To shield youth, Clinton seeks ban on hard liquor ads on radio, TV Proposal enrages industry since FCC isn't asked to bar advertising for beer, wine

April 02, 1997|By Carl M. Cannon | Carl M. Cannon,SUN NATIONAL STAFF

WASHINGTON -- Saying he wants to protect children, President Clinton urged the Federal Communications Commission yesterday to consider "any and all actions" to keep hard liquor advertising off television and radio.

"Liquor has no business with kids -- and kids have no business with liquor," Clinton said in an appearance at the White House. "Liquor ads on television would provide a message of encouragement to drink that young people simply don't need. Nothing good can come of it."

Since the end of Prohibition, distillers have avoided such pressure because of their self-imposed ban against broadcasting ads. That ban was first applied to radio, and then, in 1948, to the new medium of television.

But facing declining sales as well as aggressive ad campaigns by the beer industry, the nation's spirit makers decided last year to lift their ban. The first ads, produced for Seagram's, were aired in Texas in November.

"Our industry has been in a major decline, and we are at a competitive disadvantage with beer and wine," said Don Coe, head of business development for Hiram Walker.

Alcohol awareness groups have long complained about alcohol advertising that appears to be aimed partly at young people. But their primary concern has been the beer advertising broadcast during sporting events watched by young men and boys.

Yesterday, the president was peppered with questions about why he was singling out distilled spirits.

"Why make things worse?" the president said. "Why backslide? I think there is a very powerful argument for doing no harm."

This answer hardly satisfied the liquor companies.

"What we take issue with is being isolated, that spirits are somehow different from beer or wine," said Elizabeth Board, a spokeswoman for the Distilled Spirits Council of the United States. She said about $2.5 billion in beer ads have aired since Clinton took office. "He has never said anything about that," Board said.

The driving force behind restoring the ban has been the chairman of the FCC, Reed E. Hundt, who has successfully urged the networks to reject liquor ads after the industry lifted its self-imposed ban.

The FCC is evenly divided on the issue: Two of the four commissioners believe that the FCC should not be involved in it. But there are two vacancies scheduled to be filled by Clinton later this spring, and both sides presume he will appoint commissioners who share his views. But the industry vowed it would not submit to regulation without a fight.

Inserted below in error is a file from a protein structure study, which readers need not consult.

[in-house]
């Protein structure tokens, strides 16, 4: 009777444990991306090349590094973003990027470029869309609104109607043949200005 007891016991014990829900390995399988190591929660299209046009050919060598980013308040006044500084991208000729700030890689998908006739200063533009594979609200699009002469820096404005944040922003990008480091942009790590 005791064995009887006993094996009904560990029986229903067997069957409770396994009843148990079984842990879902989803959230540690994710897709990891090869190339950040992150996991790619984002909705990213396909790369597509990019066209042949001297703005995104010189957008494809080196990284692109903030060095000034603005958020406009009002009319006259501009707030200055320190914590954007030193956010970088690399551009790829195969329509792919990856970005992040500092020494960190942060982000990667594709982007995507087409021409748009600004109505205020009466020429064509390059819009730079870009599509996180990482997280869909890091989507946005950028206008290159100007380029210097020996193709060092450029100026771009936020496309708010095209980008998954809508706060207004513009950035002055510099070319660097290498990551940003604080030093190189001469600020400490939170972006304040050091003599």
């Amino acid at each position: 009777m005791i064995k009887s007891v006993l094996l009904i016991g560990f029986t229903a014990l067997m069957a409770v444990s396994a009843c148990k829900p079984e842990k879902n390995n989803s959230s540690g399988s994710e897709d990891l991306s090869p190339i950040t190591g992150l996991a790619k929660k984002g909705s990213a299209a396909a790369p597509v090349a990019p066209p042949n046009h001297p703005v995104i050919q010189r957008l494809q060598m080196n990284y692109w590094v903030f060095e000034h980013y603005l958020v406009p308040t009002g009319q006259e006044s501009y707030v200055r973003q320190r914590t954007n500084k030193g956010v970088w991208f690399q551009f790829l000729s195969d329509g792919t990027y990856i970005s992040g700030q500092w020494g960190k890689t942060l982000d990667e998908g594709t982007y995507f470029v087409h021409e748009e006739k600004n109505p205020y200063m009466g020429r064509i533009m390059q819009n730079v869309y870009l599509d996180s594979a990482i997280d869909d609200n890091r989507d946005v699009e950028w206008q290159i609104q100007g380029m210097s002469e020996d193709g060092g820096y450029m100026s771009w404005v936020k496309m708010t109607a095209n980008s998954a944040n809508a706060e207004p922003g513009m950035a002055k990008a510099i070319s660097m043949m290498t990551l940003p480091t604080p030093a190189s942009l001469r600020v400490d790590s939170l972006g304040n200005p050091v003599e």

"Alcohol is alcohol," said Fred A. Meister, president of the Distilled Spirits Council. "To examine just one form of alcohol is unsupportable on both public policy and legal grounds."

Yesterday's effort by Clinton to pressure an industry to put social responsibility ahead of profit -- and to face government regulation if it does not -- is the latest in a series of similar efforts. Each time, the president has stressed the potential damage to children as a way of building support for his stance.

Clinton invoked children when signing legislation mandating a V-chip that would screen out violent programming in television. And he used children as the hook when proposing a vast new regulatory system regarding the way tobacco products are sold and marketed.

"Our parents face enormous pressures today, greater than ever before, and they need our help as they try to guard their children from harmful influences," Clinton said yesterday. "It's a fact that popular culture is not always popular with parents because it's not always good for their children."

The distillers replied that it is unfair and inaccurate to imply that they have targeted children.

When repealing their self-imposed ban on broadcasting advertising last year, they point out, the distillers enacted 22 new provisions expressly designed to bar ads aimed at young people. These include bans on cartoon characters such as Joe Camel, models under 25 years old and ads that equate drinking with social success.

"I don't think any politician can lose a vote saying they're on the side of kids, but I would lose my job tomorrow if I initiated any marketing campaign aimed at motor sports, for example," Coe said.

Pub Date: 4/02/97

Baltimore Sun Articles
Please note the green-lined linked article text has been applied commercially without any involvement from our newsroom editors, reporters or any other editorial staff.